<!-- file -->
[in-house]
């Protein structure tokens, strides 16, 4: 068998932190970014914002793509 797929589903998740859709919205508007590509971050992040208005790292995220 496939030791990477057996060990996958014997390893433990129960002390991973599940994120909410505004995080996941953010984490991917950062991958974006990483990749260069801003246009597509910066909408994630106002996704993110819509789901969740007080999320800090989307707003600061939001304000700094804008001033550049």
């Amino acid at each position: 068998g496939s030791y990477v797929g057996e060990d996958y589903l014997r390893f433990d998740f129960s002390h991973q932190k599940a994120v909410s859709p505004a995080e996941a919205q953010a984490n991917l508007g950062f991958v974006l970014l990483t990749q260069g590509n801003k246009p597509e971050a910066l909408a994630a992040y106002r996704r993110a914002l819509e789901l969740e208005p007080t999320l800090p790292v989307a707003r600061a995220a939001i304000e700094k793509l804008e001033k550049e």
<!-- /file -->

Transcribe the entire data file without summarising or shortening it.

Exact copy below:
[in-house]
């Protein structure tokens, strides 16, 4: 068998932190970014914002793509 797929589903998740859709919205508007590509971050992040208005790292995220 496939030791990477057996060990996958014997390893433990129960002390991973599940994120909410505004995080996941953010984490991917950062991958974006990483990749260069801003246009597509910066909408994630106002996704993110819509789901969740007080999320800090989307707003600061939001304000700094804008001033550049």
């Amino acid at each position: 068998g496939s030791y990477v797929g057996e060990d996958y589903l014997r390893f433990d998740f129960s002390h991973q932190k599940a994120v909410s859709p505004a995080e996941a919205q953010a984490n991917l508007g950062f991958v974006l970014l990483t990749q260069g590509n801003k246009p597509e971050a910066l909408a994630a992040y106002r996704r993110a914002l819509e789901l969740e208005p007080t999320l800090p790292v989307a707003r600061a995220a939001i304000e700094k793509l804008e001033k550049e």